No. 15 Nevada would finish up their best season since joining the FBS in the final bowl victory of Hall of Fame coach Chris Ault’s career. The Wolf Pack defense was strong, holding Boston College to one touchdown, a 30-yard run by 2013 Heisman finalist Andre Williams. Nevada had been driven by a high-powered offense all season led by quarterback Colin Kaepernick, who finished the game with 192 passing yards and a touchdown pass to wide receiver Rishard Matthews. Matthews would provide the most exciting play of the game when he returned a punt 72 yards for a touchdown to give the Wolf Pack a 14-7 lead at the end of the first quarter. Nevada kicker Anthony Martinez and Eagles kicker Nate Freese traded field goals twice for the only other points of the game, allowing the Wolf Pack to finish the season 13-1, tying a school record for wins in a season.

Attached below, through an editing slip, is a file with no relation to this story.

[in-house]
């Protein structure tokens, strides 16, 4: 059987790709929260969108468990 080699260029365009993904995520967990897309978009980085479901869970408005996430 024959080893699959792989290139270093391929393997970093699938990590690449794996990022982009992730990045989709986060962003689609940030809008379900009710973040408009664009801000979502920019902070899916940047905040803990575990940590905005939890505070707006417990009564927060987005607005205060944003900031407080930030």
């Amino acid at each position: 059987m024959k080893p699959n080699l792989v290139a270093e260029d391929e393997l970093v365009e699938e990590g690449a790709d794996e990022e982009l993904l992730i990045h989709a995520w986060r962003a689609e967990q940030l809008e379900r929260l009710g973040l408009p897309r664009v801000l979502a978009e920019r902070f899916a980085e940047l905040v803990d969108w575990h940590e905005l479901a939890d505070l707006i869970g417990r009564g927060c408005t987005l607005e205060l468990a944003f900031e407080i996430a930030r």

Jan. 10, 1970
The South tied the North, 37-37
Senior Bowl – Mobile, Ala.

A quarterback duel between Hall of Famer Terry Bradshaw (Louisiana Tech) and Dennis Shaw (San Diego State) produced the highest scoring Senior Bowl to date, which finished in a 37-37 tie in 1970. Shaw set a senior bowl record with 386 passing yards for the North, which still stands to this day, while Bradshaw threw for 267 yards for the South and was named the game’s MVP. The game saw five lead-changes, with the South taking a 37-23 lead into the fourth quarter, but Shaw was able to toss two touchdowns to tie the game at 37. The South had a chance to win the game, but missed a 46-yard field goal as the clock ran out. Hall of Famers Mike Reid (Penn State) and Steve Kiner (Tennessee) also played in the game.